Lights, Camera, Relax!
So you get that email or phone message. You’re going On Camera Corporate Video! You’ve been selected to speak for your company and the video crew is coming. Maybe you’re the type that instantly faces rising blood pressure. Nerves start setting in.
Here’s what can really help you. First of all, relax. No really, relax. If you’re not used to being on camera, it literally puts a spotlight right on you. You’ll be self-conscious. Try not to be.
But How Can I Relax?
Go to a mirror and practice answering some questions while you watch yourself. May sound silly, but it will help. The more self-conscious you are, the more nervous you’ll be—it’s a vicious cycle. The camera crew is there to capture you in the best way possible—no need to fear them; they’re hired by the corporation to make a video for you. This isn’t sixty minutes.
What Do I Wear?
Secondly, what should you wear? Avoid bright white and tight patterns. Solids are great. Muted colors can be very flattering. Lots of jewelry can compete with the microphone, so be careful there. And if you’re being interviewed outdoors, don’t wear sunglasses—your most important feature is your eyes. We’ve got to see them. We’ve got a handy article on what to wear right here that goes into more detail.
What About Glasses?
And another note on glasses– should you wear them or not? Many times, the lights present a glare int he glasses, effectively covering your eyes. If you’ve got anti-glare glasses, there’s a better chance you can keep them on. But as a video producer, I almost always will vote for you to not wear them for the interview.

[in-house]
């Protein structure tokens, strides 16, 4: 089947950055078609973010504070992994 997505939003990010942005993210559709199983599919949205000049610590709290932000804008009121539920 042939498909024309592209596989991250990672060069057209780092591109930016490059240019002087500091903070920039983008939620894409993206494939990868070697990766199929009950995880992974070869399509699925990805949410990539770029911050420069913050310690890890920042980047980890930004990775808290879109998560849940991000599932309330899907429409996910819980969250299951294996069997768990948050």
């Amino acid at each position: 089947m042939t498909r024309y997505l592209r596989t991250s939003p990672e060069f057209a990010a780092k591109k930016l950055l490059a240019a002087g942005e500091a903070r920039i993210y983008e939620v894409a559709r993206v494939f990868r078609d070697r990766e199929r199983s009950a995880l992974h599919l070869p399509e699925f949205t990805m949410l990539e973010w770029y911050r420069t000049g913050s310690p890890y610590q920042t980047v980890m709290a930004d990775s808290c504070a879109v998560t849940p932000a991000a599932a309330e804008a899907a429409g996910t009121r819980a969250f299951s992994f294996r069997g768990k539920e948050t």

If you’re doing a safety video in the plant, then yes, wear the safety glasses for the interview. But the general guideline is if you can get away with not wearing glasses, then do so.
What Do I Do When the Camera Rolls?
Usually, you’ll be asked questions by someone just off camera. In that case, you’ll make eye contact with them, not the camera. The only time you’d ever look at the camera is if the director tells you to. Occasionally, we do have interviews where you address the camera directly, but’s its not common.
Also, most of the time, the audience will never hear the interviewer’s question, so try and rephrase the question into your answer. For instance, what’s your favorite color? If you say “blue” there won’t be any reference. You need to say “my favorite color is blue.” And since the director might ask similar questions to try and get a slightly different response, avoid saying “as I mentioned before” and things like that.
How Long Does This Take?
Lastly, it usually doesn’t take long. Most of these type interviews last ten minutes. It might take 45 minutes just to set up. For a three or four minute corporate video, you might make up about 20 to 45 seconds of the video. That’s out of ten minutes on camera. So it will be edited down.
Relax and have fun!